13 Things I’ve learnt in 2013…

Happy New Year and I hope everyone had a lovely, relaxing Christmas! Semester 1 is starting to draw to a close here in Southampton, and us second year Healthcare Scientists have been busy over the break with our first piece of coursework due for submission in January. We have a lot more coursework to get to grips with this year, which suits some of us, whilst others prefer the more exam-centred first year. Our essay is all about the diagnosis of a cardiac pathology, so I’ve had hypertension and ECGs on the brain whilst eating my turkey dinner!

Since the new year is a good time for reflection, I’ve picked out my most important things that I’ve learnt over the past year at university.

1.       Placement is more fun than I expected

I was pretty scared before I started my first placement in Portsmouth, but I’ve enjoyed it so much and learnt so much as well. If you need more evidence, you can see for yourself in my last blog all about placement.

2.       Made lots of new friends  


First social with my course

I now live with some crazy people from last year at halls, and I honestly wouldn’t swap them for the world. And because our course is so small (about 15 in my year) then I know everyone really well. There’s a group of us who get the bus together every morning, and it’s brilliant fun in lectures with everyone. It’s strange also how I now know some people from school or orchestra back home better in Southampton than I ever did before. Friends really make your experience at uni, and I’m very lucky with mine.

3.       A lot about the heart!

Definitely true, and I guess kind of expected considering the course I’m on! I’ve learnt loads more about the anatomy and physiology of the heart (and the lungs) than I thought I would, and it’s great knowledge to impress everyone from home with… It’s a lot easier learning about something if you enjoy it, and I really love all the anatomy I get to learn.

4.       University itself is so much better than I anticipated

I was also pretty scared about coming to university itself, but this past year I’ve loved the lectures, made great friends and enjoyed the social side of uni too. I’m nearly halfway through my time at the University of Southampton, but I can’t wait for the rest of it, and am definitely not looking forward to leaving.

5.       Improved my cooking skills (and helped to appreciate my mum even more)

I wasn’t awful at cooking before I left home, but the idea of having to decide what I was gonna eat, buy it and then make it was definitely daunting. In halls I was actually catered, so the real cooking starting in July, and I’m happy to report that I’ve survived so far, without any real kitchen disasters!

6.       Made me more confident

I think I’ve come out of my shell a bit more at university, and this is mainly useful because I now find it so much easier to talk to strangers. You end up introducing yourself to so many different people in your first year, and that’s definitely helped on placement with making a quick bond with a patient you’re only going to see for half an hour.

7.       Learnt to do a waltz!

Let me clarify quickly – not a good one, really not even an acceptable one. I tried ballroom and latin dancing at university this semester, and it was so much fun. I got to feel like I was on Strictly Come Dancing for a few hours each week, and have learnt a few steps from a number of dances. Last year I was mostly in musical activities, such as the wind orchestra and concert band, and this year I’ve decided to join a choir instead!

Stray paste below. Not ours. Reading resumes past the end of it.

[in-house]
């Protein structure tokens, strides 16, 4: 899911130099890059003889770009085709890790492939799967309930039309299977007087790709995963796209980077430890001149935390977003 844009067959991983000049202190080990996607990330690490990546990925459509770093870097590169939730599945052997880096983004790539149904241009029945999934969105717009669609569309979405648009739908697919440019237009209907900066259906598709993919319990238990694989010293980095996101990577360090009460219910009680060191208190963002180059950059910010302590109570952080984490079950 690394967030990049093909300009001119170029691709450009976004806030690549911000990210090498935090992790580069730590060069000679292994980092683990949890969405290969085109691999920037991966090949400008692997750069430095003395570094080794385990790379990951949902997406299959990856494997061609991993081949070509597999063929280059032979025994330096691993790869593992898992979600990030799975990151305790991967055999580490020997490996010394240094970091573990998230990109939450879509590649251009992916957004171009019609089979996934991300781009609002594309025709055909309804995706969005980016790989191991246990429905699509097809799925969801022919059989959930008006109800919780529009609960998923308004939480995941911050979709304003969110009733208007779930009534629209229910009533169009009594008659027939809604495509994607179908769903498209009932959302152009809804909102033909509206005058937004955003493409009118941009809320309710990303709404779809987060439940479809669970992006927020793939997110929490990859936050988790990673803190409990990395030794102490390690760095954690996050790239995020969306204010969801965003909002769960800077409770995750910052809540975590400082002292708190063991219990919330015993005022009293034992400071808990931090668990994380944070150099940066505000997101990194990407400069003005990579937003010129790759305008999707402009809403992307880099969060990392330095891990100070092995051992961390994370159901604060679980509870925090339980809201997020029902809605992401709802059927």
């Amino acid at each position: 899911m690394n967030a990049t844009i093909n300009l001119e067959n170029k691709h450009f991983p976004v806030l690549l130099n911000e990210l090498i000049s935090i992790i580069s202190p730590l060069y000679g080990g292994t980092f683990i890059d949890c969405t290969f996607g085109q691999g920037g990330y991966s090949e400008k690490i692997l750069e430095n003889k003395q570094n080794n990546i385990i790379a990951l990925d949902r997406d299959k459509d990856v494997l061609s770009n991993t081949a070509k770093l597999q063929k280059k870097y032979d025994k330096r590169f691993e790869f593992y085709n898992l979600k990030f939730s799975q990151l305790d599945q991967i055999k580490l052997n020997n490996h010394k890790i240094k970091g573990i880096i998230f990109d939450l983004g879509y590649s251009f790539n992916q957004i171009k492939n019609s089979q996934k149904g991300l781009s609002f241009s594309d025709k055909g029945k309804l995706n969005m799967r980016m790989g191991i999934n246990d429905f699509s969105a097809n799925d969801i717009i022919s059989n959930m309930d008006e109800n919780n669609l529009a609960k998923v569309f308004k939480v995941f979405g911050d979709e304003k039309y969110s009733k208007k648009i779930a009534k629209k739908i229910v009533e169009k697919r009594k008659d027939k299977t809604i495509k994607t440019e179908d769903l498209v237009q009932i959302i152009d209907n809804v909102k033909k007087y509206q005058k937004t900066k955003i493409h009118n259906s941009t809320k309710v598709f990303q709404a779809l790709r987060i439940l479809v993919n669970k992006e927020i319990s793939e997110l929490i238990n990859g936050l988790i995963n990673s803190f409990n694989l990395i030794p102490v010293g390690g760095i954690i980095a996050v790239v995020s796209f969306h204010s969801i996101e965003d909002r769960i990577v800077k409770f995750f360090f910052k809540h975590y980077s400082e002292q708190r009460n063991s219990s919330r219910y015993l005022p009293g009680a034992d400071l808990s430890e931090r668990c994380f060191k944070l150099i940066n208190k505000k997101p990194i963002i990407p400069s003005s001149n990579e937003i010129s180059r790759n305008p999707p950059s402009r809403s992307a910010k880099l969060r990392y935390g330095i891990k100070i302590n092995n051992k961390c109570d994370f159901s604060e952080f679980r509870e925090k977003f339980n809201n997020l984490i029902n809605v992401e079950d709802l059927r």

8.       Made me appreciate the NHS

It’s a pretty awesome thing really, and something that we kind of take for granted sometimes. But seeing it from the inside, and meeting some of the hardworking nurses, doctors and allied health professionals makes me even more determined to work hard to become a cardiac physiologist.

9.       Physics is more important to my job than I thought

This is unfortunate for me, as physics really isn’t my thing. But learning about how each machine works is actually more interesting that I expected, and an important part in the process of a Healthcare Science degree. It’s surprising how things that you thought you’d never use from school come back around again.

10.   Halls are fun and sharing a bathroom with 13 people isn’t a big deal after the first week


First night in halls

I had some of the best times from my first year in halls, and you get very close to the people you live with. Memorable moments include the boys introducing us to chair jousting and sellotaping someone to the wall, things that I definitely didn’t expect to experience at uni.

11.   You can never be too prepared for an essay or exam

University work is tough, and it definitely helps not to leave it all to the last minute. I’ve seen people leave an essay to the night before, and it’s not worth the stress. I also value my sleep too much, and the thought of pulling an all-nighter just to finish an essay doesn’t appeal to me at all.

12.   Staying in can be better than going out

Some of our best nights have been having a night in with a Disney movie! It’s not worth feeling pressured into going out, especially if you have a 9am lecture the next day. I thought everyone I met at uni would want to go out every day, but it’s not like that – at the end of the day, everyone’s here to learn, and they know it…

13.   Never leave a blood pressure cuff inflated for too long

This happened to someone at our first attempt of taking blood pressures, luckily on willing subjects within the class. They’ve never really lived it down, and it’s served as a reminder to everyone to not do that – especially if it’s a real patient at the other end of the cuff! It starts to hurt pretty quickly!

Speak soon,

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